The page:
Tuesday, July 20, 2010

Suicide tied to air pollution and asthma


updated 7/15/2010 3:57:11 AM ET

NEW YORK (Reuters Health) - Air pollution and asthma symptoms may increase suicide risk, two new studies from Asia suggest.

According to Taiwanese researchers, as many as 1 in 14 suicides among Taiwanese youth may have been caused by asthma, a condition that affects about 10 percent of children.

"It points out another negative part of air pollution," said Dr. Wayne Katon, a psychiatrist at the University of Washington in Seattle.

"In a way, suicide is a proxy for a bad effect on the whole society," added Katon, who was not involved in the new research.

Asthma has been linked to suicide before, but researchers say this is the first time the role of air quality has been tested.

Particle pollution - such as smoke, dust and heavy metals -- is known to irritate the airways and worsen asthma, and several studies have linked it to heart disease. Why it would make people more likely to kill themselves, however, is unclear.

One possibility is that worsening physical health might push vulnerable people over the edge, especially if they already have chronic disease, said Katon.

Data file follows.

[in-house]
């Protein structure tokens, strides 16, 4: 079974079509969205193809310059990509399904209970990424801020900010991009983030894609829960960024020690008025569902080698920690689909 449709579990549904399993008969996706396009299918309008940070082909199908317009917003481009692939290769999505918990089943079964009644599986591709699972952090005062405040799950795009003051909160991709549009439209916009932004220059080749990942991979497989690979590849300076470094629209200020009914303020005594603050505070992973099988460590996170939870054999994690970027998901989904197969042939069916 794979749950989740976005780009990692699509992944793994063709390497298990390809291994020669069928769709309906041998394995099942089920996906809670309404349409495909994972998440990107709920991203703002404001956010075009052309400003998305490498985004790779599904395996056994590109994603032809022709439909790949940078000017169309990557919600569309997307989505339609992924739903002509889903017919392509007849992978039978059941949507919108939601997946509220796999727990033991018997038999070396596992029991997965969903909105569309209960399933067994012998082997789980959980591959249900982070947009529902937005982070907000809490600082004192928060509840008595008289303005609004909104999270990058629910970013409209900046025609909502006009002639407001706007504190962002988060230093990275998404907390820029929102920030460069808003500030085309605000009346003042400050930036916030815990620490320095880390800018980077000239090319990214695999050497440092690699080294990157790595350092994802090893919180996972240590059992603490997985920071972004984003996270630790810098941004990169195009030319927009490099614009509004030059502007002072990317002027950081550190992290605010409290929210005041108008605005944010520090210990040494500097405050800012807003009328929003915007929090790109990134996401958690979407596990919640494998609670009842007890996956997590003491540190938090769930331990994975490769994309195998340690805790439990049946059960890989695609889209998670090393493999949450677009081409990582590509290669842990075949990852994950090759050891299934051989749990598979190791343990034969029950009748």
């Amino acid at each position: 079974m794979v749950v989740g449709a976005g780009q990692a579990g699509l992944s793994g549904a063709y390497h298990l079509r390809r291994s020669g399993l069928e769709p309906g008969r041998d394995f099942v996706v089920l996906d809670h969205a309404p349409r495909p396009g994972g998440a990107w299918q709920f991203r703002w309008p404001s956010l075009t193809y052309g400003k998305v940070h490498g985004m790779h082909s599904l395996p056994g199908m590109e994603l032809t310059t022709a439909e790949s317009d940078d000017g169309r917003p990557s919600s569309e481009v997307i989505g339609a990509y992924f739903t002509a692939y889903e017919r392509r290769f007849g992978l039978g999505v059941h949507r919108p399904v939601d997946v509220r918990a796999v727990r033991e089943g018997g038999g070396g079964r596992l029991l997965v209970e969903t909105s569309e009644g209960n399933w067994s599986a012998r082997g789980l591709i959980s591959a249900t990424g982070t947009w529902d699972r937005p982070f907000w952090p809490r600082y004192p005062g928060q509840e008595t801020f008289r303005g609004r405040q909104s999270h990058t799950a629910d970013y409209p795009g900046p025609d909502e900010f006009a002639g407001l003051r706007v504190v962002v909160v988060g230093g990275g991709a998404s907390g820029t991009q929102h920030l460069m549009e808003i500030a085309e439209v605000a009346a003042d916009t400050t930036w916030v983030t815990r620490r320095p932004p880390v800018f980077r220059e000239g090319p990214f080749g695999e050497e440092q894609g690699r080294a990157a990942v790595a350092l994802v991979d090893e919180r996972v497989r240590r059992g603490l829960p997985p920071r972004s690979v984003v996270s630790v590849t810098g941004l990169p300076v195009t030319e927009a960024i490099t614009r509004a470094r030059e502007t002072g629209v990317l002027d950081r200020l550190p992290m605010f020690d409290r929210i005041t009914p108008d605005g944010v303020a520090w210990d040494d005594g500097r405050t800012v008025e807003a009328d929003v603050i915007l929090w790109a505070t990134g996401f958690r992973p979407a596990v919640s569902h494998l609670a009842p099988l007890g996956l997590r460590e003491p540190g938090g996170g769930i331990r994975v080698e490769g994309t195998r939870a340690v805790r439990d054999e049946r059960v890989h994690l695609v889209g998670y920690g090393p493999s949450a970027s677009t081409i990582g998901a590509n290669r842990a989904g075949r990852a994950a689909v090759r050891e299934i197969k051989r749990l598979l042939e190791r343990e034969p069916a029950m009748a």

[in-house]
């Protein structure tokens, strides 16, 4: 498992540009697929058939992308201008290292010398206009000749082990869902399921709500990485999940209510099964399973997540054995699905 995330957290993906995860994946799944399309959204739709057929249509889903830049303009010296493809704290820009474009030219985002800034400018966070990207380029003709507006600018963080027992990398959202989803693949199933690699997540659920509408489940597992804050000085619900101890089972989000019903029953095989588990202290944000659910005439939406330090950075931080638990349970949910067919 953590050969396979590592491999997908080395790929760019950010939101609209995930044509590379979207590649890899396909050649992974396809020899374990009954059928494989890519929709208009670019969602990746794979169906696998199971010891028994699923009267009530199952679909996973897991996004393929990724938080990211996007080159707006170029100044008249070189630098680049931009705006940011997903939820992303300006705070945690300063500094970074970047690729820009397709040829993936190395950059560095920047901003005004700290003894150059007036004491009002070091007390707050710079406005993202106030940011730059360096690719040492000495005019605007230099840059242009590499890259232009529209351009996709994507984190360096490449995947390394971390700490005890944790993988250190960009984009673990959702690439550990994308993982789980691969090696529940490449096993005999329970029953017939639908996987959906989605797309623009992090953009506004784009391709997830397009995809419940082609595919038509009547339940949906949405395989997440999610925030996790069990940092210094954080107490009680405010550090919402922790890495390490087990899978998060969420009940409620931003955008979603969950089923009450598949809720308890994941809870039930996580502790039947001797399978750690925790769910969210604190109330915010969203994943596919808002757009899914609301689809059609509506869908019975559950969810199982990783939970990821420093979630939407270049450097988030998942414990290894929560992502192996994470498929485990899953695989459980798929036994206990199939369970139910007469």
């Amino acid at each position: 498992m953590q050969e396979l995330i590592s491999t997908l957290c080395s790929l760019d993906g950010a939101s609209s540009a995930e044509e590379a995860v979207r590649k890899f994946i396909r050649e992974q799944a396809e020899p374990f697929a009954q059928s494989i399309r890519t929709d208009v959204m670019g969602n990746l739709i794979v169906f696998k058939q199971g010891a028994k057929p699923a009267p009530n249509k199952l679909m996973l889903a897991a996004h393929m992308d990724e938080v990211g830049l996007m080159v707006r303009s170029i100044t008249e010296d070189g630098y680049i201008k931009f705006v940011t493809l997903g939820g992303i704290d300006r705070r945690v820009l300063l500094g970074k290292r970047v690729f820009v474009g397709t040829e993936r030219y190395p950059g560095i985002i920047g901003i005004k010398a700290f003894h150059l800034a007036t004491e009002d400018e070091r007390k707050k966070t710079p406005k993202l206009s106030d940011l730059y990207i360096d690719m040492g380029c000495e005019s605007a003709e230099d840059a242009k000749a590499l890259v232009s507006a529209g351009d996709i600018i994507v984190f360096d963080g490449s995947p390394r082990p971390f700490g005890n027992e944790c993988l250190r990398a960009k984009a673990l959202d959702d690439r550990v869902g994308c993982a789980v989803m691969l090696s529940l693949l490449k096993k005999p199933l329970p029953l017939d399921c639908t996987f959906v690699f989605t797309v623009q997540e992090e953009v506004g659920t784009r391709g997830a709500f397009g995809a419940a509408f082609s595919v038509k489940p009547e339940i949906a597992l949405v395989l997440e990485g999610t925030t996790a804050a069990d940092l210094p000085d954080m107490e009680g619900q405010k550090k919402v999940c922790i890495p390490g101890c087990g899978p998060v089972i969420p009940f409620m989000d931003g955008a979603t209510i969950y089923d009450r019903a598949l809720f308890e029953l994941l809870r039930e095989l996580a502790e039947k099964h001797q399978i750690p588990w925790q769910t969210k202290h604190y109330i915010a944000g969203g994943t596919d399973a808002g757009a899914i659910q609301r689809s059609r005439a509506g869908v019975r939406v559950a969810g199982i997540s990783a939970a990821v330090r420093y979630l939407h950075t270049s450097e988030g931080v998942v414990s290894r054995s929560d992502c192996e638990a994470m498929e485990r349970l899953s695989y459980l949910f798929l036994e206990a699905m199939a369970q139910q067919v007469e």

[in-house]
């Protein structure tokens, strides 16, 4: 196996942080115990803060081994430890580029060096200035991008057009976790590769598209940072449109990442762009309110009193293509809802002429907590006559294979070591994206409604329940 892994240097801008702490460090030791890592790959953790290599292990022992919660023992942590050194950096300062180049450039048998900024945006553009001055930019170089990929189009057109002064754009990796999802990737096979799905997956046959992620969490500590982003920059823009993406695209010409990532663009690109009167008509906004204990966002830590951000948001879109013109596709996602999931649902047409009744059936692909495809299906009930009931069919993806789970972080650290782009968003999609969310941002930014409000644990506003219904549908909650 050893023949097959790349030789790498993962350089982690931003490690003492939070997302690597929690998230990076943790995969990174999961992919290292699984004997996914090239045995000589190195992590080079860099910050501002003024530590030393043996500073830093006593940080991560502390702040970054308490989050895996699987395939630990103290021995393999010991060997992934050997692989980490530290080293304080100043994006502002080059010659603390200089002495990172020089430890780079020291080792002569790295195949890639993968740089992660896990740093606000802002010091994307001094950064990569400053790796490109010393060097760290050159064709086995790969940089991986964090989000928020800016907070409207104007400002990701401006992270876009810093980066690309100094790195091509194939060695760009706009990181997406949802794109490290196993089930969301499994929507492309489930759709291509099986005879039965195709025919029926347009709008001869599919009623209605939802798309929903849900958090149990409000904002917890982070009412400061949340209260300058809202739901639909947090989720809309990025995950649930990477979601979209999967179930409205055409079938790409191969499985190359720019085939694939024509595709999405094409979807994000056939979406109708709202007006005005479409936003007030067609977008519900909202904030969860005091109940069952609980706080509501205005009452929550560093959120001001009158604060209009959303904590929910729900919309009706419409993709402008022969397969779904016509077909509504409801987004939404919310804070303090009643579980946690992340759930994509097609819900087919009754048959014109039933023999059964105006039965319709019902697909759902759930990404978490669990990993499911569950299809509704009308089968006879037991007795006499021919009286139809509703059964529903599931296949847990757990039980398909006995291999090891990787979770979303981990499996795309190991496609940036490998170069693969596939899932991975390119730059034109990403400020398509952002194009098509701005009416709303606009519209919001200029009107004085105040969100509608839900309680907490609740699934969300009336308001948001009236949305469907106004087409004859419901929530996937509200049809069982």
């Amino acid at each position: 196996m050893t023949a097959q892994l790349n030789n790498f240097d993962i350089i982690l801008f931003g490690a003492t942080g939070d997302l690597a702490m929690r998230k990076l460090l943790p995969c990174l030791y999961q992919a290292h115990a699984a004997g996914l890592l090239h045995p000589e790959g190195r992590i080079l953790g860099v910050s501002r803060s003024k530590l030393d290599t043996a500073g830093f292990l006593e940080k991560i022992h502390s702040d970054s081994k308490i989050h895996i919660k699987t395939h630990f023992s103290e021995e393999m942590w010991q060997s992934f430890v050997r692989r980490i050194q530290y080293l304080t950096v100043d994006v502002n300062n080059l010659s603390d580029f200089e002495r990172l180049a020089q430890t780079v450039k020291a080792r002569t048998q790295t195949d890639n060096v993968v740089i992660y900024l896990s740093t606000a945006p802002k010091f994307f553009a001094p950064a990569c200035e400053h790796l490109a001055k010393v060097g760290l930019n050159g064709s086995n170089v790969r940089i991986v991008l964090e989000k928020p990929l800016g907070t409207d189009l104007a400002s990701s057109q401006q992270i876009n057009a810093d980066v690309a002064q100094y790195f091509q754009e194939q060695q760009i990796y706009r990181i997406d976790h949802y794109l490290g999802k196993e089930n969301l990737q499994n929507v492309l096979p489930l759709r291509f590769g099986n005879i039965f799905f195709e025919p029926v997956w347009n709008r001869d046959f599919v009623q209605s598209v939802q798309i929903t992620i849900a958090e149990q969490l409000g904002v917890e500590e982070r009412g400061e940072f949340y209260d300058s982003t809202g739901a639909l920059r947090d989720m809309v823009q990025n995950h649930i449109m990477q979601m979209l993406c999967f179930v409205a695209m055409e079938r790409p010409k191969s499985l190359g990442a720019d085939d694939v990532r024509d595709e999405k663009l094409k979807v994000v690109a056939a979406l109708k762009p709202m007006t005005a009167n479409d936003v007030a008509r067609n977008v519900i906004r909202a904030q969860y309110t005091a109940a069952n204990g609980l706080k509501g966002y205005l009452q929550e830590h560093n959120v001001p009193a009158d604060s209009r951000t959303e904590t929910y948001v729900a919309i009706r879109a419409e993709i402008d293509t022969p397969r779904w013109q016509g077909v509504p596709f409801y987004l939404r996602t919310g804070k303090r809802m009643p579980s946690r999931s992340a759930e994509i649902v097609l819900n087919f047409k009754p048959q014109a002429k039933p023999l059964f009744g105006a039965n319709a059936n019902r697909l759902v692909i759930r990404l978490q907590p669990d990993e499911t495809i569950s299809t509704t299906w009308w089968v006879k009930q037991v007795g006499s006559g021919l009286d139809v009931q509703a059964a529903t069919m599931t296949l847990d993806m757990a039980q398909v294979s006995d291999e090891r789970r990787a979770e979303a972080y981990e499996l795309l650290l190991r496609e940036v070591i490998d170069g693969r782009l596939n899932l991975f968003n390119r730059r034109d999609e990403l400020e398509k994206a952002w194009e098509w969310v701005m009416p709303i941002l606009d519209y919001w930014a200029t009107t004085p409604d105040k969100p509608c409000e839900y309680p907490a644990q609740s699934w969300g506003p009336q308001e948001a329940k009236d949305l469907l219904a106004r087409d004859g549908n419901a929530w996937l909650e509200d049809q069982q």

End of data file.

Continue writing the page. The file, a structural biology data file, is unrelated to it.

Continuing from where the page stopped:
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In one study, researchers examined more than 4,000 suicides in seven major cities in South Korea. They found that spikes in particle pollution upped suicide risk by as much as 10 percent.

Overall, Dr. Changsoo Kim from the Yonsei University College of Medicine and colleagues write, about 23 in 100,000 South Koreans commit suicide.

Breaking down the data, those people who had been treated for heart disease in the year before they killed themselves seemed to be more influenced by pollution, with a 19 percent increase in suicide risk.

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